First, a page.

Today’s edition of Poetry Sunday introduces another freethinking poet, the American A.R. Ammons. Born in North Carolina in 1926, Ammons grew up on his family’s farm during the Great Depression and attended a Pentecostal church, whose hellfire sermons terrified the young man. He first began to write poems while serving on a destroyer in the Pacific during World War II. After the war, he pursued a postgraduate education and served in a variety of jobs before beginning to publish in earnest. His first collection, Ommateum, sold poorly, but his later books were critically praised and soon vaulted him from obscurity to fame. His work won him a position on the English faculty at Cornell University, where he was a much-beloved campus figure until his retirement in 1998 and death in 2001 from cancer. Over the course of his career he won countless awards, including the National Book Award, the Bobbitt Prize from the Library of Congress, the Wallace Stevens Award, the Robert Frost Medal, and fellowships from the Guggenheim and MacArthur Foundations and the American Academy of Arts and Letters.
As a poet, Ammons stands out for his scientific background, which is clearly visible in many of his poems. His book-length poem Sphere: The Form of a Motion (1974) was inspired by a photo of the Earth from space. His verse is free, fluid, often lacking capitals and punctuation. He abhorred rigidity and dogma in all its forms, and in his transcendent view of nature’s complexity, he bears a resemblance to Emerson, Whitman and other naturalist poets.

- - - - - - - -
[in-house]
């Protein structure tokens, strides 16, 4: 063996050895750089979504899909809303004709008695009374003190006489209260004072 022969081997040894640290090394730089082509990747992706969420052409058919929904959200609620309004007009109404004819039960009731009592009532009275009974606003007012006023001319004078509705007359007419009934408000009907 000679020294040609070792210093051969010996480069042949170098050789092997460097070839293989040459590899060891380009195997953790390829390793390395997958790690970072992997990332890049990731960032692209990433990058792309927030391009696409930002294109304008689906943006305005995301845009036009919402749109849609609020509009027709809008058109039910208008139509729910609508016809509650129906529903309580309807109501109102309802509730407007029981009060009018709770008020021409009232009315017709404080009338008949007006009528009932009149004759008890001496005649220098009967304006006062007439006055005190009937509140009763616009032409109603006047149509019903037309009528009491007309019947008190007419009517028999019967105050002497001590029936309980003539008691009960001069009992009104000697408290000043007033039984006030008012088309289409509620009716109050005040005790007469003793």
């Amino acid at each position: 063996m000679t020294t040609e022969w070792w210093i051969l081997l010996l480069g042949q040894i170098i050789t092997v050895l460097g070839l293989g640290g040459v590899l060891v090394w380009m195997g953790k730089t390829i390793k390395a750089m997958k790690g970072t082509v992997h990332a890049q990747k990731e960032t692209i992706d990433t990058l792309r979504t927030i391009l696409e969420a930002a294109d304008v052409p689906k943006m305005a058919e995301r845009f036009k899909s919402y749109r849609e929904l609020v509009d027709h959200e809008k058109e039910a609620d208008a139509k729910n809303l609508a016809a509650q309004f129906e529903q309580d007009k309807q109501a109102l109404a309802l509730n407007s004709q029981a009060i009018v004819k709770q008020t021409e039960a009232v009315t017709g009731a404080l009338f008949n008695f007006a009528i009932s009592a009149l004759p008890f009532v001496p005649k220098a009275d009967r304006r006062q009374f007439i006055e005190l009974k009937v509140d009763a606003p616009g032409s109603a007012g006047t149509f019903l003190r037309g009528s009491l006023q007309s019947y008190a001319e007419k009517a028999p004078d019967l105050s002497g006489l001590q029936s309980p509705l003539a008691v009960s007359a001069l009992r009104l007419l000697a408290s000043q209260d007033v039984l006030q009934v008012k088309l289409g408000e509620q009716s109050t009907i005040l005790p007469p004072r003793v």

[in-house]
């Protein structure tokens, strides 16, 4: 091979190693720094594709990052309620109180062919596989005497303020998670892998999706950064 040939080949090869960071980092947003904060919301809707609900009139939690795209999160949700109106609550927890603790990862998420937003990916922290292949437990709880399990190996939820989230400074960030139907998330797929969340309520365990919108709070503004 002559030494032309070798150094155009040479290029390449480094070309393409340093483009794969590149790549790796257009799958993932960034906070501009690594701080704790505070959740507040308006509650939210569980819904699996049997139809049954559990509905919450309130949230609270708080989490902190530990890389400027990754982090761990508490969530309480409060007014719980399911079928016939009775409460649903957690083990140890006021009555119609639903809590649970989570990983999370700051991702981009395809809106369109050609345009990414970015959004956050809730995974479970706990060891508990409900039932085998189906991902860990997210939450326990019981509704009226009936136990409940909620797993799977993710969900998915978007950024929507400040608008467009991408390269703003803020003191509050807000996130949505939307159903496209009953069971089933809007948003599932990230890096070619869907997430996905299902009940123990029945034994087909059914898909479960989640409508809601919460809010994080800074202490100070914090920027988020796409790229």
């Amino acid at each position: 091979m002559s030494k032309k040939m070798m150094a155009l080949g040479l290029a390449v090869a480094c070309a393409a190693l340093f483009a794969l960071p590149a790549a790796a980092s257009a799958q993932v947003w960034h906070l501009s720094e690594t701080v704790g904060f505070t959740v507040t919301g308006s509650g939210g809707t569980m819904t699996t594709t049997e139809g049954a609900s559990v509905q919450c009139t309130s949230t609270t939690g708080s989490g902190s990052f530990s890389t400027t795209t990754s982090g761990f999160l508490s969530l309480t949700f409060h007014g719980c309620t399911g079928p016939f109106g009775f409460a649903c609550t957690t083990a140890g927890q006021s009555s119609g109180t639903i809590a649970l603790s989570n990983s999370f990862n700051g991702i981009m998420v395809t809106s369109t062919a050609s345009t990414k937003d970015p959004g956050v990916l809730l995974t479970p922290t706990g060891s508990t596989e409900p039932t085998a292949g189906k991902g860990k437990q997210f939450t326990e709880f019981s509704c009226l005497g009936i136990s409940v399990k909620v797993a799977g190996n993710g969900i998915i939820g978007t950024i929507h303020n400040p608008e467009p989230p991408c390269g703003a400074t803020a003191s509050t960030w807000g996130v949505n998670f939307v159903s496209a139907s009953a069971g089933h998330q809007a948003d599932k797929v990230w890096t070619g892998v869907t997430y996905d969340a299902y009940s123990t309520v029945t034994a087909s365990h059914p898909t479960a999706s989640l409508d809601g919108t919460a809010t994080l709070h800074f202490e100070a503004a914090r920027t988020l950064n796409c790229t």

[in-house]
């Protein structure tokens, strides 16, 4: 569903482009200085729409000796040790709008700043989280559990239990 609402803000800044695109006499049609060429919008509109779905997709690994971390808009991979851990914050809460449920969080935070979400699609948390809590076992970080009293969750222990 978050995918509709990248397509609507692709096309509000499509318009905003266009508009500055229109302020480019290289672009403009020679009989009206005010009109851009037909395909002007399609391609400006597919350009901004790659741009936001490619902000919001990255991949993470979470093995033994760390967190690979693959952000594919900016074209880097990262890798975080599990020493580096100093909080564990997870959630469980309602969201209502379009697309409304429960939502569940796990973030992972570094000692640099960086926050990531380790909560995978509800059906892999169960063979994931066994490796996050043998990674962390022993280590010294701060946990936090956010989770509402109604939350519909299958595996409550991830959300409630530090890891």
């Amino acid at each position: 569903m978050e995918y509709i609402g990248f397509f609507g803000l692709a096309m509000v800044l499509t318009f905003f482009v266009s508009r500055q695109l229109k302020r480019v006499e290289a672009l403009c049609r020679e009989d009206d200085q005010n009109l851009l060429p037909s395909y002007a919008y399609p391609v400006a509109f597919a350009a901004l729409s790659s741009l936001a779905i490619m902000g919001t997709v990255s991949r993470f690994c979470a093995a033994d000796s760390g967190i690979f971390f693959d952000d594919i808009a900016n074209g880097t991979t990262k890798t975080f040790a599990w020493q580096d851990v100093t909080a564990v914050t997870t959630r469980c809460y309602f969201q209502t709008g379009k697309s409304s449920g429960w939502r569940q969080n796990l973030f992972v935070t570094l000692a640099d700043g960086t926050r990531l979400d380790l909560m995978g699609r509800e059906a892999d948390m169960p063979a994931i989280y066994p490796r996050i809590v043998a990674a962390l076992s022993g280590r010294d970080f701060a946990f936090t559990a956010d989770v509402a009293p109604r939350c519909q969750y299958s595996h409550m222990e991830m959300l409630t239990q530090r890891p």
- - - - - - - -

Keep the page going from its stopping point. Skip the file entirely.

Ammons’ religious views are best described as Spinozan, identifying “God” as the sum total of nature and the laws of physics, rather than as a supernatural being with a separate existence. One of his poems is titled “God Is the Sense the World Makes Without God”. His freethought sympathies can also be seen in today’s poem, a personal favorite of mine. I never fail to feel shivers of awe around the phrase “green religion in winter bones”.
I don’t know somehow it seems sufficient
to see and hear whatever coming and going is,
losing the self to the victory
of stones and trees,
of bending sandpit lakes, crescent
round groves of dwarf pine:
for it is not so much to know the self
as to know it as it is known
by galaxy and cedar cone,
as if birth had never found it
and death could never end it:
the swamp’s slow water comes
down Gravelly Run fanning the long
hair and narrowing roils between
the shoulders of the highway bridge:
holly grows on the banks in the woods there,
and the cedars’ gothic-clustered
spires could make
green religion in winter bones:
so I look and reflect, but the air’s glass
jail seals each thing in its entity:
no use to make any philosophies here:
I see no
god in the holly, hear no song from
the snowbroken weeds: Hegel is not the winter
yellow in the pines: the sunlight has never
heard of trees: surrendered self among
unwelcoming forms: stranger,
hoist your burdens, get on down the road.
Other posts in this series: